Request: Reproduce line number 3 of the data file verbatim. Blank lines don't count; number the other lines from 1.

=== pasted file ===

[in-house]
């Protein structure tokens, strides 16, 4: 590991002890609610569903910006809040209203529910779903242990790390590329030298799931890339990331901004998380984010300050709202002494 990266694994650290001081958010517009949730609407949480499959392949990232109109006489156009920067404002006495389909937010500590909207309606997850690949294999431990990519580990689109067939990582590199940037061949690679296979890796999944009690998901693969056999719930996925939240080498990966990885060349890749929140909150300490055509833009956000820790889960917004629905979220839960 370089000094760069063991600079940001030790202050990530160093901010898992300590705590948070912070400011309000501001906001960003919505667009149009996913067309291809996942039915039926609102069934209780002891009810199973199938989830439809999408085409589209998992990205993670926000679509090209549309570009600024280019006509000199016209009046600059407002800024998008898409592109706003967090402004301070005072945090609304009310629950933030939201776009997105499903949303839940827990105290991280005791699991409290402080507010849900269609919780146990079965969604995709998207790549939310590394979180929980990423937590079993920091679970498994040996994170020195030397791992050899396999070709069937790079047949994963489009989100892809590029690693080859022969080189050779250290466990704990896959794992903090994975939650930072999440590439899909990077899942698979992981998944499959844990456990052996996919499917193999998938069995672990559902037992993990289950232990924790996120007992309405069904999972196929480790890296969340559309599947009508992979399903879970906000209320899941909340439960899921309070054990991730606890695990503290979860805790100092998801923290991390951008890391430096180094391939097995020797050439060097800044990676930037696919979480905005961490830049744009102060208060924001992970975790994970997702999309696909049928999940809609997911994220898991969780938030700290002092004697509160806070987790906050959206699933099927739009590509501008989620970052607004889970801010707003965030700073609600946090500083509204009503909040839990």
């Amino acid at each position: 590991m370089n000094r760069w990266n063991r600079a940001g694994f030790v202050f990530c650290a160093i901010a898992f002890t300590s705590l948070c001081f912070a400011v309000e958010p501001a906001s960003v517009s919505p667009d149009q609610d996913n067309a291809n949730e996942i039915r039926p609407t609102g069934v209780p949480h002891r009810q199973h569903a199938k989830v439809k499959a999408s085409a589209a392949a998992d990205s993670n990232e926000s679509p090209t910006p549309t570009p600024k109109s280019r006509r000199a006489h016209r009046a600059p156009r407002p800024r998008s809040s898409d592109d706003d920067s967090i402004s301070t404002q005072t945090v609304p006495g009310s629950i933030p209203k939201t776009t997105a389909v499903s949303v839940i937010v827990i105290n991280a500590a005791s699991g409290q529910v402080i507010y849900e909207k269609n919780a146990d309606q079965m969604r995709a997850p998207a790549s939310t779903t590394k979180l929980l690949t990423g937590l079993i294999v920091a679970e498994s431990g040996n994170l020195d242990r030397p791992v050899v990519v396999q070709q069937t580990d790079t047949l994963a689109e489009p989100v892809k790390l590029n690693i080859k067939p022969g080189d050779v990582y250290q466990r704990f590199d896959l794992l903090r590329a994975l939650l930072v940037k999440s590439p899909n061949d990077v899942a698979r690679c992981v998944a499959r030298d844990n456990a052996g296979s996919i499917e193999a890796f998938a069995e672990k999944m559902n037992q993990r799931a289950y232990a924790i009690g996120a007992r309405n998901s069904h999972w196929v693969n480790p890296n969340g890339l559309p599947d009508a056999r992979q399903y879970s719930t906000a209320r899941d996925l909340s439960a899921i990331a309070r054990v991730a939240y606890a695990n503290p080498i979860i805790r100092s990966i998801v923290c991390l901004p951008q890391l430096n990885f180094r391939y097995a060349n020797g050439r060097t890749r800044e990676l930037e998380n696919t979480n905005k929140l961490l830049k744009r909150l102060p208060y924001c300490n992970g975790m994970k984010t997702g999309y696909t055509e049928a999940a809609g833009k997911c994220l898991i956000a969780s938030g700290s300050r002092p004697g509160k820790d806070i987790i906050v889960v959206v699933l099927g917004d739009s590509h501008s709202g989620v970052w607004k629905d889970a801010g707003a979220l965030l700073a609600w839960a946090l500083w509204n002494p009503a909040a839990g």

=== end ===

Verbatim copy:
């Amino acid at each position: 590991m370089n000094r760069w990266n063991r600079a940001g694994f030790v202050f990530c650290a160093i901010a898992f002890t300590s705590l948070c001081f912070a400011v309000e958010p501001a906001s960003v517009s919505p667009d149009q609610d996913n067309a291809n949730e996942i039915r039926p609407t609102g069934v209780p949480h002891r009810q199973h569903a199938k989830v439809k499959a999408s085409a589209a392949a998992d990205s993670n990232e926000s679509p090209t910006p549309t570009p600024k109109s280019r006509r000199a006489h016209r009046a600059p156009r407002p800024r998008s809040s898409d592109d706003d920067s967090i402004s301070t404002q005072t945090v609304p006495g009310s629950i933030p209203k939201t776009t997105a389909v499903s949303v839940i937010v827990i105290n991280a500590a005791s699991g409290q529910v402080i507010y849900e909207k269609n919780a146990d309606q079965m969604r995709a997850p998207a790549s939310t779903t590394k979180l929980l690949t990423g937590l079993i294999v920091a679970e498994s431990g040996n994170l020195d242990r030397p791992v050899v990519v396999q070709q069937t580990d790079t047949l994963a689109e489009p989100v892809k790390l590029n690693i080859k067939p022969g080189d050779v990582y250290q466990r704990f590199d896959l794992l903090r590329a994975l939650l930072v940037k999440s590439p899909n061949d990077v899942a698979r690679c992981v998944a499959r030298d844990n456990a052996g296979s996919i499917e193999a890796f998938a069995e672990k999944m559902n037992q993990r799931a289950y232990a924790i009690g996120a007992r309405n998901s069904h999972w196929v693969n480790p890296n969340g890339l559309p599947d009508a056999r992979q399903y879970s719930t906000a209320r899941d996925l909340s439960a899921i990331a309070r054990v991730a939240y606890a695990n503290p080498i979860i805790r100092s990966i998801v923290c991390l901004p951008q890391l430096n990885f180094r391939y097995a060349n020797g050439r060097t890749r800044e990676l930037e998380n696919t979480n905005k929140l961490l830049k744009r909150l102060p208060y924001c300490n992970g975790m994970k984010t997702g999309y696909t055509e049928a999940a809609g833009k997911c994220l898991i956000a969780s938030g700290s300050r002092p004697g509160k820790d806070i987790i906050v889960v959206v699933l099927g917004d739009s590509h501008s709202g989620v970052w607004k629905d889970a801010g707003a979220l965030l700073a609600w839960a946090l500083w509204n002494p009503a909040a839990g």